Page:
Using Reclaimed Doors (AKA our French Door Debacle)
Ever since we first moved into the Jungalow By The River, I’ve dreamed of knocking out the wall in the master bedroom and putting in French doors leading out to our patio. That way I could wake up in the mornings, swing open the doors in my (non existent) silky French bath robe and listen to the birds chirp while having my morning coffee in the garden. So much better than having to walk around the the side door to get out there, right? No but seriously, you may remember, unlike the rest of our home that was built in the 20’s, our master was an addition to the home built in the 1980’s and doesn’t have the cute character and details that the rest of the Spanish-style jungalow has — so I was determined to add character (beautiful light, fun architectural details…) to that area of the house.
When our contractor, Golan, let us know that we’d need our French Doors that week for installation, it happened to be the weekend leading up to the Long Beach Flea Market, probably my favorite of L.A.’s monthly markets. So I told the fam that I wanted to go the the flea to hunt for the French doors. I love the look of slightly weathered wood and old glass that is a bit thicker and glossier than new glass and I became determined to find salvaged French doors–afterall, they have so much more character than the new ones. I also had this idea in my head that we could save some money because French Doors run around $1000 at most home improvement stores.
We wandered through the isles with laser focus and it was actually Jason who spotted these gorgeous doors. I was ecstatic. They were exactly what I had imagined. We picked our favorites (there were more in the truck).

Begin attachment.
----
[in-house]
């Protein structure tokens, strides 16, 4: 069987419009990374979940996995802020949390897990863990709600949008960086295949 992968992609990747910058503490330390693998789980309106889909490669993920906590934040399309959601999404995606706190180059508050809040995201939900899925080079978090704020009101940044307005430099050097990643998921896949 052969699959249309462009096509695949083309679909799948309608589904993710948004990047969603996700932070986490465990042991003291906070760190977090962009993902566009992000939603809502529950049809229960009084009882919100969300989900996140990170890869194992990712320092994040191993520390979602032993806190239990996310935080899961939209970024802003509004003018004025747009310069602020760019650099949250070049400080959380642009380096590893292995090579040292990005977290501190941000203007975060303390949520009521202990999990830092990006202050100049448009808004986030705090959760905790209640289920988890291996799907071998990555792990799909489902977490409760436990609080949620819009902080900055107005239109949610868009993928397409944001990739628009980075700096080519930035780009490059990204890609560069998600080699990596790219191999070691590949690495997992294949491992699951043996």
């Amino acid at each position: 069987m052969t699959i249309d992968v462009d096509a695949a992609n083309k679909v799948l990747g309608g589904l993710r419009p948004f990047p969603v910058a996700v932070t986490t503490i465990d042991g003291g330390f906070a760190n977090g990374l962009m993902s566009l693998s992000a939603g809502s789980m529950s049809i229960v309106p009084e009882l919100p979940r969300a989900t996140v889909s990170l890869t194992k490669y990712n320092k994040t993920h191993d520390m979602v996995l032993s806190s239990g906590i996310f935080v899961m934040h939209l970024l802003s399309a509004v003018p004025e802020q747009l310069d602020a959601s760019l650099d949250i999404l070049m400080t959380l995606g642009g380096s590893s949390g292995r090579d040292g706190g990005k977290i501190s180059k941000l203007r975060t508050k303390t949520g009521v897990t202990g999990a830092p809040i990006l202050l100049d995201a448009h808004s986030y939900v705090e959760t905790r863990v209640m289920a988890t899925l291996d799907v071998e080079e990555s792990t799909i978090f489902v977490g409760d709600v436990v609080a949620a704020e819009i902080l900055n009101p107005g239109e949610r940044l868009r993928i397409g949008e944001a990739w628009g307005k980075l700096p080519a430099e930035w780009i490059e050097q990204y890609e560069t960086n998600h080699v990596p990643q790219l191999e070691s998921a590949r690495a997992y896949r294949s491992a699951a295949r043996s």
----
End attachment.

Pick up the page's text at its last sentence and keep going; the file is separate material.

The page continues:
They were $125 each plus $40 for delivery. I was so proud of us. We came we saw we found our French doors! And they cost us a grand total of $290! Major money saver, right?
Cut to next week when Amir, Golan’s project manager rolls through. He takes a look at the doors and is like “Yes these will work, but who is gonna build the door frame?”Uh oh. He also warns us that we may not be able to pass inspection with these doors because since they are old, they aren’t up to new standards for energy efficiency. Oops.
Still determined to make these work, we head down to Treeline Woodworks, our local carpenters who made the amazing floating shelves in our boho kitchen. Turns out, making the door frame isn’t as simple as it was in my head. They have to make sure everything lines up properly, they have to built ‘lips’ so wind, dust etc. doesn’t blow in. The estimate for making the door frame was more than $1200. But by now, I was so committed (read: stubborn) about using these old doors I didn’t care that they may not pass inspection or that instead of getting a ‘deal’ like I originally thought, we were paying way more for old doors than new doors.
Within a week we have the door frame, only when we go to check it all out, we realize the doors are made to swing in, rather than out. Oy. So we have to have them turn the doors around. This was now becoming a real headache.
Next, finally, we get the doors home and installed. They look amazing, they really do, and I definitely learned a lot along the way. Reclaimed may be eco-friendly and beautiful, but (in this case) it was not the most practical, or most affordable choice. So why, oh why, my friends, am I now on the hunt for reclaimed vintage hardware for our reclaimed vintage doors? The answer is, 1.) Because I’m a crazy and impractical human being and 2.) Because even after the headaches and the extra costs, I’m still kind of in love with our reclaimed French doors. Maybe it has more to do with the memories we made finding the doors all together at the market, or how much we laughed together along the way when we realized that we had absolutely no clue what we were doing when we picked out the doors. For me, remodeling our first home is as much about the process as it is about the outcome, so yes. I still love our totally impractical doors. I just hope we don’t freeze our tushies off next winter. Ha!
So, a few takeaways — if you decide to look for reclaimed doors for your place, know that they probably won’t be up to code. Try and find ones that already have the door frame, and be sure they swing in the right direction! Also, if you can find the original hardware, all the better.
Happy Friday Jungalistas! Catch you guys next week! Also, if you want more updates of the house remodel, be sure that you’re following me on Periscope for live video updates.
*Top images of doors via Chairish